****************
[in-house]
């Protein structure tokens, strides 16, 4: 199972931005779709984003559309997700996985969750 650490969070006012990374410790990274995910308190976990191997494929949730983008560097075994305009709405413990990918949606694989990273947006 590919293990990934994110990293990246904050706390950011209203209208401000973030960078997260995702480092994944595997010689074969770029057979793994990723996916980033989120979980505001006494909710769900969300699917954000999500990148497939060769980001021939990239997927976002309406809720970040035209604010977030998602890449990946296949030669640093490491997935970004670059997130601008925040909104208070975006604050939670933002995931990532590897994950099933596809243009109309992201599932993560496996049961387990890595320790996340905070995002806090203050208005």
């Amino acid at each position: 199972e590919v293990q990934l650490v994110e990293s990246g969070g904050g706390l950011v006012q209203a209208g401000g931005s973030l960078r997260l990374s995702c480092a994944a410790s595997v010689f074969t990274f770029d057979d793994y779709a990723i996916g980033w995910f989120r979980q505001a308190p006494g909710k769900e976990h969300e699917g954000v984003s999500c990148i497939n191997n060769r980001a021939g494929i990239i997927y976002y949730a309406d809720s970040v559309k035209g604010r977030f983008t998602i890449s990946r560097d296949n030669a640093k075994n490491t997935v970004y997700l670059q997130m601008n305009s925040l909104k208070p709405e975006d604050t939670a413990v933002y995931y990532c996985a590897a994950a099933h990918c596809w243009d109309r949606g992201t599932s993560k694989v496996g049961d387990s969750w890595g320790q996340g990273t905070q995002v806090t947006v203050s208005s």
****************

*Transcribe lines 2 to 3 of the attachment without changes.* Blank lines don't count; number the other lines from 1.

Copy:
């Protein structure tokens, strides 16, 4: 199972931005779709984003559309997700996985969750 650490969070006012990374410790990274995910308190976990191997494929949730983008560097075994305009709405413990990918949606694989990273947006 590919293990990934994110990293990246904050706390950011209203209208401000973030960078997260995702480092994944595997010689074969770029057979793994990723996916980033989120979980505001006494909710769900969300699917954000999500990148497939060769980001021939990239997927976002309406809720970040035209604010977030998602890449990946296949030669640093490491997935970004670059997130601008925040909104208070975006604050939670933002995931990532590897994950099933596809243009109309992201599932993560496996049961387990890595320790996340905070995002806090203050208005």
């Amino acid at each position: 199972e590919v293990q990934l650490v994110e990293s990246g969070g904050g706390l950011v006012q209203a209208g401000g931005s973030l960078r997260l990374s995702c480092a994944a410790s595997v010689f074969t990274f770029d057979d793994y779709a990723i996916g980033w995910f989120r979980q505001a308190p006494g909710k769900e976990h969300e699917g954000v984003s999500c990148i497939n191997n060769r980001a021939g494929i990239i997927y976002y949730a309406d809720s970040v559309k035209g604010r977030f983008t998602i890449s990946r560097d296949n030669a640093k075994n490491t997935v970004y997700l670059q997130m601008n305009s925040l909104k208070p709405e975006d604050t939670a413990v933002y995931y990532c996985a590897a994950a099933h990918c596809w243009d109309r949606g992201t599932s993560k694989v496996g049961d387990s969750w890595g320790q996340g990273t905070q995002v806090t947006v203050s208005s």